A diagnosis of Parkinson disease (PD) is a profound and life-changing event for a patient. However diagnosis of PD, particularly early in the course of illness is difficult for a variety of reasons. For example, individuals with PD will often preset with a fragment of the full clinical syndrome. Further, a number of disorders with very different prognoses have symptoms that overlap with the symptoms of PD. Even when diagnosis is firm, sub- populations within the broad disease specific classification of "PD" have been clinically observed, such as individuals with tremor dominant disease (TD-PD) vs. those with predominant postural instability and gait disorder (PIGD-PD). These sub-populations have distinct differences in symptoms and rate of progression. Therefore, prognosis for individuals with a diagnosis of Parkinson disease varies dramatically from one individual to another. This project evaluates the utility of diffusion tensor imaging (DTI) as a method to improve diagnosis of PD. We compare DTI to Ioflupane I123 SPECT (DaTscan). The DaTscan is a nuclear medicine modality that been approved to aid in diagnosis of Parkinsonism. This test can determine whether there is a defect in brain dopamine systems, but cannot distinguish between PD and other causes of Parkinsonism, or identify subsets within those with PD. Moreover, DaTscan is expensive, has some limitations in availability, and involves exposure to radioactive iodine, which has been raised as a concern. It has been a general thesis of the investigator that information dense MR images have sufficient embedded information to generate disease-specific diagnostic maps. Our lab uses high performance computing to compensate for individual subject variability in brain scans, and extract diagnostic signals. The PI has published data showing that resting fMRI can segregate individuals with PD from healthy controls with 92% sensitivity and 87% specificity. Further development of statistical techniques, in collaboration with colleagues in the UAB department of statistics, has resulted in development of a method that is able to generate a map using Diffusion Tensor Imaging (DTI) that can predict group membership (PD or Control) of subjects left out of our analysis with a high sensitivity and specificity. Our group is adapting his diagnostic methods, which provide reliable, subject-specific classification, as a potent tool for scientific discovery of regions reliably affected early in PD. This project will evaluate the utility of DTI as an adjunctive method to improve early diagnosis of PD. We propose DTI will provide a superior sensitivity and specificity to DaTscan for early diagnosis of PD (as opposed to Parkinsonism). We propose findings on DTI will differ in individuals with tremor predominant disease (TD- PD) compared to those with prominent postural instability and gait disorder (PIGD-PD). We will evaluate two populations in this study: 1) a local group drawn from individuals with uncertain PD diagnosis referred for clinical DaTscan, and 2) individuals with well characterized PD based on established consensus criteria, drawn from the Parkinson's Progression Markers Initiative (PPMI) population. We have distinct hypotheses surrounding each population group within the study. For group 1, we will compare the sensitivity and specificity of a clinical DaTscan with a baseline MRI for identificatio of a dopamine deficient state, and prediction of final diagnosis at 36 months. Group 2 from the PPMI dataset includes a control population, and individuals with early, well characterized PD (clinical characterization of all subjects, including controls, includes a clinical DaTscan). DTI i this case has occurred at multiple sites, using a defined protocol. We evaluate a number of DTI measures in group 2, including tensor-based morphometry (TBM) as a method to improve diagnostic precision, as well as the relationship between atrophy and hypertrophy of particular fiber tracts and disease progression. In addition, we evaluate the relationship of disease phenotype (TD-PD vs. PIGD-PD) to DTI measures, and the capacity of DTI to predict disease phenotype.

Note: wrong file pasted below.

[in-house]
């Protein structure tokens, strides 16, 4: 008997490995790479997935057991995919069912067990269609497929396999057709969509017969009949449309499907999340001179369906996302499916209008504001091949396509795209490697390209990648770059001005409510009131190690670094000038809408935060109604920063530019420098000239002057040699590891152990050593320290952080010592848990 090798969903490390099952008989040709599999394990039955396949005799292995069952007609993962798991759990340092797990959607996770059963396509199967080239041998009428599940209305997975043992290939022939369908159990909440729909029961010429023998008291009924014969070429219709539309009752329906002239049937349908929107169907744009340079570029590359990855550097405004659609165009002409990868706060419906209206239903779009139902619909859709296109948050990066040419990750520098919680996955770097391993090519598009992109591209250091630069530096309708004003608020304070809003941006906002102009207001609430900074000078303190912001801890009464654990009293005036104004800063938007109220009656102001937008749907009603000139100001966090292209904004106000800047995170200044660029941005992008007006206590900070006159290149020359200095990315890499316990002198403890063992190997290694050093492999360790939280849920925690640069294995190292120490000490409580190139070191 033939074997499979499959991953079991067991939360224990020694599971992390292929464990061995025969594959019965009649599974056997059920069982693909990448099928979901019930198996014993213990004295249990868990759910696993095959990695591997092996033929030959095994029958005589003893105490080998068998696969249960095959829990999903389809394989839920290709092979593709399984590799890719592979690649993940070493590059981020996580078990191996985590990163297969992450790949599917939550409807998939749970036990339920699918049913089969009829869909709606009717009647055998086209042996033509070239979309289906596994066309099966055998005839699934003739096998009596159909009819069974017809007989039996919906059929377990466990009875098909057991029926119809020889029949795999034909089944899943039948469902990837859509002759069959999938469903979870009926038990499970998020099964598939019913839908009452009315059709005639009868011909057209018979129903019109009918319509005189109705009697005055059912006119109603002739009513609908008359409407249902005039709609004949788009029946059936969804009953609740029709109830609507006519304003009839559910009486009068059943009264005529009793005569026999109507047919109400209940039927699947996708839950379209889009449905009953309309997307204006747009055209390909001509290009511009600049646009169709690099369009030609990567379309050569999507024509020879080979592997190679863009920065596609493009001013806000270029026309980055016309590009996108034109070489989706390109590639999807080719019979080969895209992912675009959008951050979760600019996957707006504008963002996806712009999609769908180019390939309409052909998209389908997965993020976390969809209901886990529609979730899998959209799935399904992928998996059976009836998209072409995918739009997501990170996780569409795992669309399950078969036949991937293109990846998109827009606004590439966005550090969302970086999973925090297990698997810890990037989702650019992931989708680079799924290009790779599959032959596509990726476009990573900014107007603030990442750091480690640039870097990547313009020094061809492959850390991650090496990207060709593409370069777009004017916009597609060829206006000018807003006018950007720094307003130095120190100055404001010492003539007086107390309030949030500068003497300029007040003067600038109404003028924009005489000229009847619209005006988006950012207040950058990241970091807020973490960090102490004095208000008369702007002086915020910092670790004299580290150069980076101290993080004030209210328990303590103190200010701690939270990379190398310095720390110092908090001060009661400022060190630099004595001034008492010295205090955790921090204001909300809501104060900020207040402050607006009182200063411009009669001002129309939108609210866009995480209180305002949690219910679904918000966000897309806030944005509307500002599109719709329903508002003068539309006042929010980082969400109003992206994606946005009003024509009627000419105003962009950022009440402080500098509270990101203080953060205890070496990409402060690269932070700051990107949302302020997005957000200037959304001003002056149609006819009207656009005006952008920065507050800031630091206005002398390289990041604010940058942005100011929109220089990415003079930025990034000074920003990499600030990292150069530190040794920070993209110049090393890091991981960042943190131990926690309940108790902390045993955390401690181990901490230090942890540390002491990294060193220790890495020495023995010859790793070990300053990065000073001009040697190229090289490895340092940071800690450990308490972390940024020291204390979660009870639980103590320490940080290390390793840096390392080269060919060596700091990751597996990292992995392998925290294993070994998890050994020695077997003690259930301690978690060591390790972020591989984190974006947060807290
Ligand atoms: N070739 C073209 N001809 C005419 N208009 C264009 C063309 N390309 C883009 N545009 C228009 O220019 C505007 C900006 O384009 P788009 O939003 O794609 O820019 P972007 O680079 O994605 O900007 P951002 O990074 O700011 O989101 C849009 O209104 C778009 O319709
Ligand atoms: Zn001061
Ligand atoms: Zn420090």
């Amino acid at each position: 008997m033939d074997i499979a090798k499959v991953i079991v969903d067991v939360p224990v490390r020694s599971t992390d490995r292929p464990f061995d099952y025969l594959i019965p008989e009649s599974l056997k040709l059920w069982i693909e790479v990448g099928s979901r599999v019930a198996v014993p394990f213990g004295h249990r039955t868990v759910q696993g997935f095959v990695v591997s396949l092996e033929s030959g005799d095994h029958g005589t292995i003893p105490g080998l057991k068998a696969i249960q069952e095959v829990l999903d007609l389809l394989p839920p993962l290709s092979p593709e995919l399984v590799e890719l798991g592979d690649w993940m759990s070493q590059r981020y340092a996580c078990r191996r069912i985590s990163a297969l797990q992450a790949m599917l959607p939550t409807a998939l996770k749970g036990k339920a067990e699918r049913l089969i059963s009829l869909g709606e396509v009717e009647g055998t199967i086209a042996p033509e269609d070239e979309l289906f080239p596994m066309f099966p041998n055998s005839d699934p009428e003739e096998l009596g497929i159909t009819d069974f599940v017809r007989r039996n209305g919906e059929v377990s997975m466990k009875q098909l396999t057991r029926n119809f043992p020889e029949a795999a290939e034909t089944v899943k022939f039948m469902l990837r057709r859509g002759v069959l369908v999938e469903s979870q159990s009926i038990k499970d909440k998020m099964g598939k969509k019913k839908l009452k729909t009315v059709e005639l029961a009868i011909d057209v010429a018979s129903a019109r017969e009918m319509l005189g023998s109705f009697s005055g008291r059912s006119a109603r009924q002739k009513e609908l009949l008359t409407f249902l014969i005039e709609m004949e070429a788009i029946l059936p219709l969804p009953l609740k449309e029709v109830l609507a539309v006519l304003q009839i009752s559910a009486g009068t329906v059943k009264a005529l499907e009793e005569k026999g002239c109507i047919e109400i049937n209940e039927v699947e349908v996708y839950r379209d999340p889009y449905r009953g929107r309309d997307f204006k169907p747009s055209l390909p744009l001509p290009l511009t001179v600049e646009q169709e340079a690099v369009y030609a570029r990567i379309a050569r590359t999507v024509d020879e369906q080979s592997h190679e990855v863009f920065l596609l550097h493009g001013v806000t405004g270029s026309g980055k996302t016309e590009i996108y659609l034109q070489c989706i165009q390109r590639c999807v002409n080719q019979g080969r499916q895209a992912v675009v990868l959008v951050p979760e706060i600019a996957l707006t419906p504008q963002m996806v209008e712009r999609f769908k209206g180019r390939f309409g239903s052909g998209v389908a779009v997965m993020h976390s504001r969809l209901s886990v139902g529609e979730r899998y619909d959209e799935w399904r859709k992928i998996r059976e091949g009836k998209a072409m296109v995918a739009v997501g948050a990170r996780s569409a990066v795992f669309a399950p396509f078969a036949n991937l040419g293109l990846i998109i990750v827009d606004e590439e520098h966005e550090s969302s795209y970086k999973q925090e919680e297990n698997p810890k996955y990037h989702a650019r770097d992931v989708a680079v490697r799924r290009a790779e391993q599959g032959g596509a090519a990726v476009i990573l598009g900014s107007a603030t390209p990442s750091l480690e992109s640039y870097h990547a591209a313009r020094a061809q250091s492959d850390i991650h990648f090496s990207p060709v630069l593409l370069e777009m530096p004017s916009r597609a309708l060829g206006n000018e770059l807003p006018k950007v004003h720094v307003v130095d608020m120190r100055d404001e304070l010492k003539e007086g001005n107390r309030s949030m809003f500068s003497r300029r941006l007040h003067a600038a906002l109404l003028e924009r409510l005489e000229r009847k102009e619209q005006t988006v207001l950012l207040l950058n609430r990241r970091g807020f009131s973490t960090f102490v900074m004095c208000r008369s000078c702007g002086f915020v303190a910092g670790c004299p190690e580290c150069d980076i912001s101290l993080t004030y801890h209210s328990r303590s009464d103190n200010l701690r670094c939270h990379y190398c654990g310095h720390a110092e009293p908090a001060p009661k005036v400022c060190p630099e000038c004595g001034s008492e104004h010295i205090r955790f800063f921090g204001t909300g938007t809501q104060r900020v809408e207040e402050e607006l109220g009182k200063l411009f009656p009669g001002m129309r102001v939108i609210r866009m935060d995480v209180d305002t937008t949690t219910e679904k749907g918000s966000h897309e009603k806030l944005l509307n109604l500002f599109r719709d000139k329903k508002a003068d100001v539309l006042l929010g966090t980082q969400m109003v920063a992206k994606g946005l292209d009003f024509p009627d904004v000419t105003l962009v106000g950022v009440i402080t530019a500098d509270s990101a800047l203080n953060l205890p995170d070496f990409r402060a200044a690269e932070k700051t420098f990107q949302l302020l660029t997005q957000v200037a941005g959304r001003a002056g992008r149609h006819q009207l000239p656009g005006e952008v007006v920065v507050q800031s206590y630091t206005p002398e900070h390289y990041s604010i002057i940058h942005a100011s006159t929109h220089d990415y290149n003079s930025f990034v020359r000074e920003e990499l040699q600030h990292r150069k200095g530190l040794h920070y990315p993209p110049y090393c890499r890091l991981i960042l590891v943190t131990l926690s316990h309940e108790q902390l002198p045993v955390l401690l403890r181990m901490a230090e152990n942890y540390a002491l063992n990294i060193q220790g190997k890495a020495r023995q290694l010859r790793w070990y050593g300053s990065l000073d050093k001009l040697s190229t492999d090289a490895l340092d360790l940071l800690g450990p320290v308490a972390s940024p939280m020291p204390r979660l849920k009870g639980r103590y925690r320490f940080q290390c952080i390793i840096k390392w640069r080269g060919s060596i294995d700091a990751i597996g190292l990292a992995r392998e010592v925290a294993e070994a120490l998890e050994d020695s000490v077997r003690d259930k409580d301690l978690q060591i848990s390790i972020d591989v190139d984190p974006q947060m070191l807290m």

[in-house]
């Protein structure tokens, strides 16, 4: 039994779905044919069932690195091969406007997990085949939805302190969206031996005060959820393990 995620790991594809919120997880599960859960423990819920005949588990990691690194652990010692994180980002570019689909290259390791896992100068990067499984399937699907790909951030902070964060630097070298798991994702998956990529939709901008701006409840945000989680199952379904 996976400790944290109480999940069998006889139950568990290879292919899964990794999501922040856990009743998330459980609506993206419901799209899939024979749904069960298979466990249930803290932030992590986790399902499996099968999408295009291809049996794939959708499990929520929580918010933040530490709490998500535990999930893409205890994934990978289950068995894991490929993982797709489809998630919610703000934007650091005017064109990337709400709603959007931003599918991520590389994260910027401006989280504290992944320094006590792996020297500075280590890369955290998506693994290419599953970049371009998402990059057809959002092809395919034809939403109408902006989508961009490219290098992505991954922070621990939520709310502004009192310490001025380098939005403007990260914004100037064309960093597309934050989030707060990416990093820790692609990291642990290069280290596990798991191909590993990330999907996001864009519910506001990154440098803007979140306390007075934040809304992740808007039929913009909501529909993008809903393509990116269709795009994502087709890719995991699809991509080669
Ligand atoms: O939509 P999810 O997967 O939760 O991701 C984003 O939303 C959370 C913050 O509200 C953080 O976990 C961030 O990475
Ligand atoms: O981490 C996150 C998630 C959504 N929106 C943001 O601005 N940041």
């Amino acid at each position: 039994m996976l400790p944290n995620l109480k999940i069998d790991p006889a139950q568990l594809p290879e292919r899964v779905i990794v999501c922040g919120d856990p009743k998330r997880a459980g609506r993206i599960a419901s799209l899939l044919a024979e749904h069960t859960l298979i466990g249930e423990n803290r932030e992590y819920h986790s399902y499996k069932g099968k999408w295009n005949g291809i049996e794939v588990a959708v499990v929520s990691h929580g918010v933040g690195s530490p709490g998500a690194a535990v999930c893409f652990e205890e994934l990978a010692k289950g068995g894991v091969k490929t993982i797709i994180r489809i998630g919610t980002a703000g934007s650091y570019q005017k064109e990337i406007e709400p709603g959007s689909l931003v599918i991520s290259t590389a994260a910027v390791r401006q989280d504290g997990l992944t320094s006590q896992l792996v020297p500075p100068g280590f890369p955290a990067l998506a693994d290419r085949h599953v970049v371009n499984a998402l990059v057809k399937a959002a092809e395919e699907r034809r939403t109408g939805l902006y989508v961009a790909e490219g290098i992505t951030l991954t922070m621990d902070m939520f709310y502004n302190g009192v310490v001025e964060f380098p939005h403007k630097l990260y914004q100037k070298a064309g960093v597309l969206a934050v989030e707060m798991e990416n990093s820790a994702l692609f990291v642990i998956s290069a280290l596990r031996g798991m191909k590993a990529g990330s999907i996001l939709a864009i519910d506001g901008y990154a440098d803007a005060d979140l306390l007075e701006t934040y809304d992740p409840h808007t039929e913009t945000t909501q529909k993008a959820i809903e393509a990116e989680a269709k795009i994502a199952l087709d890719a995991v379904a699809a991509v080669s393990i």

We propose based on our previous work that diffusion tensor imaging (DTI) can serve as a diagnostic adjunct for identifying PD. We will test our hypothesis in a clinically relevant sample (individuals with possible diagnosis of PD referred for clinical dopamine transporter imaging (Ioflupane I123 SPECT). Using high performance computing, we will also use our methods as a tool for scientific discovery, to define reliable regions affected i early PD using the available, multi-site Parkinson's Progressive Markers Initiative DTI and clinical dataset.